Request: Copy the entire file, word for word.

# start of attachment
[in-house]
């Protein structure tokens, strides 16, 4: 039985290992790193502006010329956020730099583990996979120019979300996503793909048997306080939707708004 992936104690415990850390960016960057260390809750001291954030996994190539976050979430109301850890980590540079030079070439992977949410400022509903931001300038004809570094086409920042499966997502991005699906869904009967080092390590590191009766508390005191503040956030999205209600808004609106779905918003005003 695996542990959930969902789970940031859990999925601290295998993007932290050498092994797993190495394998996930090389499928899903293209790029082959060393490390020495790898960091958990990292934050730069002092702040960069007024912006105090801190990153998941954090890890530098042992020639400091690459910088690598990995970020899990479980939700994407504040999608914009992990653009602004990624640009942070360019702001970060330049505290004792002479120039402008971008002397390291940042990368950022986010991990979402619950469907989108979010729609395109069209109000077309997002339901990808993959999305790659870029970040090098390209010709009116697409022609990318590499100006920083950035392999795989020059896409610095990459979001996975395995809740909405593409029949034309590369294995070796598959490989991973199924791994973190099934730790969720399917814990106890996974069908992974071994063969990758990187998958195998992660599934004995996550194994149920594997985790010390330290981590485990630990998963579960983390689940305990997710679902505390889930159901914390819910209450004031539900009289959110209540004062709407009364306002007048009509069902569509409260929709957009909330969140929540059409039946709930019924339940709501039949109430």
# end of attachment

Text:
[in-house]
């Protein structure tokens, strides 16, 4: 039985290992790193502006010329956020730099583990996979120019979300996503793909048997306080939707708004 992936104690415990850390960016960057260390809750001291954030996994190539976050979430109301850890980590540079030079070439992977949410400022509903931001300038004809570094086409920042499966997502991005699906869904009967080092390590590191009766508390005191503040956030999205209600808004609106779905918003005003 695996542990959930969902789970940031859990999925601290295998993007932290050498092994797993190495394998996930090389499928899903293209790029082959060393490390020495790898960091958990990292934050730069002092702040960069007024912006105090801190990153998941954090890890530098042992020639400091690459910088690598990995970020899990479980939700994407504040999608914009992990653009602004990624640009942070360019702001970060330049505290004792002479120039402008971008002397390291940042990368950022986010991990979402619950469907989108979010729609395109069209109000077309997002339901990808993959999305790659870029970040090098390209010709009116697409022609990318590499100006920083950035392999795989020059896409610095990459979001996975395995809740909405593409029949034309590369294995070796598959490989991973199924791994973190099934730790969720399917814990106890996974069908992974071994063969990758990187998958195998992660599934004995996550194994149920594997985790010390330290981590485990630990998963579960983390689940305990997710679902505390889930159901914390819910209450004031539900009289959110209540004062709407009364306002007048009509069902569509409260929709957009909330969140929540059409039946709930019924339940709501039949109430």